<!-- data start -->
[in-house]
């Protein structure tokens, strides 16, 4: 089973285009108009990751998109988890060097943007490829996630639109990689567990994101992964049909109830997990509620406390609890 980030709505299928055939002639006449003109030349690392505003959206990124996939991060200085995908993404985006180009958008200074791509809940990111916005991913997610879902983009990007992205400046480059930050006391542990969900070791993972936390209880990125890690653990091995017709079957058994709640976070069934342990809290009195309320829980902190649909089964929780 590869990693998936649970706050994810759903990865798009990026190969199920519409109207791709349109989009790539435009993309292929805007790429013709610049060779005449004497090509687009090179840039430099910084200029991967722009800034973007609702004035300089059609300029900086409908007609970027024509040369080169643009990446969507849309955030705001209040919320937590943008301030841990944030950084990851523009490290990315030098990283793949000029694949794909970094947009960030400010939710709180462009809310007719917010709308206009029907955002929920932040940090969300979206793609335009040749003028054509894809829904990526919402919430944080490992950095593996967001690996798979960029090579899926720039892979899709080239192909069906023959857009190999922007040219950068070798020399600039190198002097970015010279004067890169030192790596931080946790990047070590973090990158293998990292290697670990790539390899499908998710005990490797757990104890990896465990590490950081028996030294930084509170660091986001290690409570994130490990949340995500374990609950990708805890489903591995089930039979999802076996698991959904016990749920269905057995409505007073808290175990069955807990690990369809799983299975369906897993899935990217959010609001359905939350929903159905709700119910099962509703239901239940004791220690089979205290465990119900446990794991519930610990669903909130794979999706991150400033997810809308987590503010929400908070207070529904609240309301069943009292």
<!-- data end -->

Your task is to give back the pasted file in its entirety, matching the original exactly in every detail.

[in-house]
């Protein structure tokens, strides 16, 4: 089973285009108009990751998109988890060097943007490829996630639109990689567990994101992964049909109830997990509620406390609890 980030709505299928055939002639006449003109030349690392505003959206990124996939991060200085995908993404985006180009958008200074791509809940990111916005991913997610879902983009990007992205400046480059930050006391542990969900070791993972936390209880990125890690653990091995017709079957058994709640976070069934342990809290009195309320829980902190649909089964929780 590869990693998936649970706050994810759903990865798009990026190969199920519409109207791709349109989009790539435009993309292929805007790429013709610049060779005449004497090509687009090179840039430099910084200029991967722009800034973007609702004035300089059609300029900086409908007609970027024509040369080169643009990446969507849309955030705001209040919320937590943008301030841990944030950084990851523009490290990315030098990283793949000029694949794909970094947009960030400010939710709180462009809310007719917010709308206009029907955002929920932040940090969300979206793609335009040749003028054509894809829904990526919402919430944080490992950095593996967001690996798979960029090579899926720039892979899709080239192909069906023959857009190999922007040219950068070798020399600039190198002097970015010279004067890169030192790596931080946790990047070590973090990158293998990292290697670990790539390899499908998710005990490797757990104890990896465990590490950081028996030294930084509170660091986001290690409570994130490990949340995500374990609950990708805890489903591995089930039979999802076996698991959904016990749920269905057995409505007073808290175990069955807990690990369809799983299975369906897993899935990217959010609001359905939350929903159905709700119910099962509703239901239940004791220690089979205290465990119900446990794991519930610990669903909130794979999706991150400033997810809308987590503010929400908070207070529904609240309301069943009292």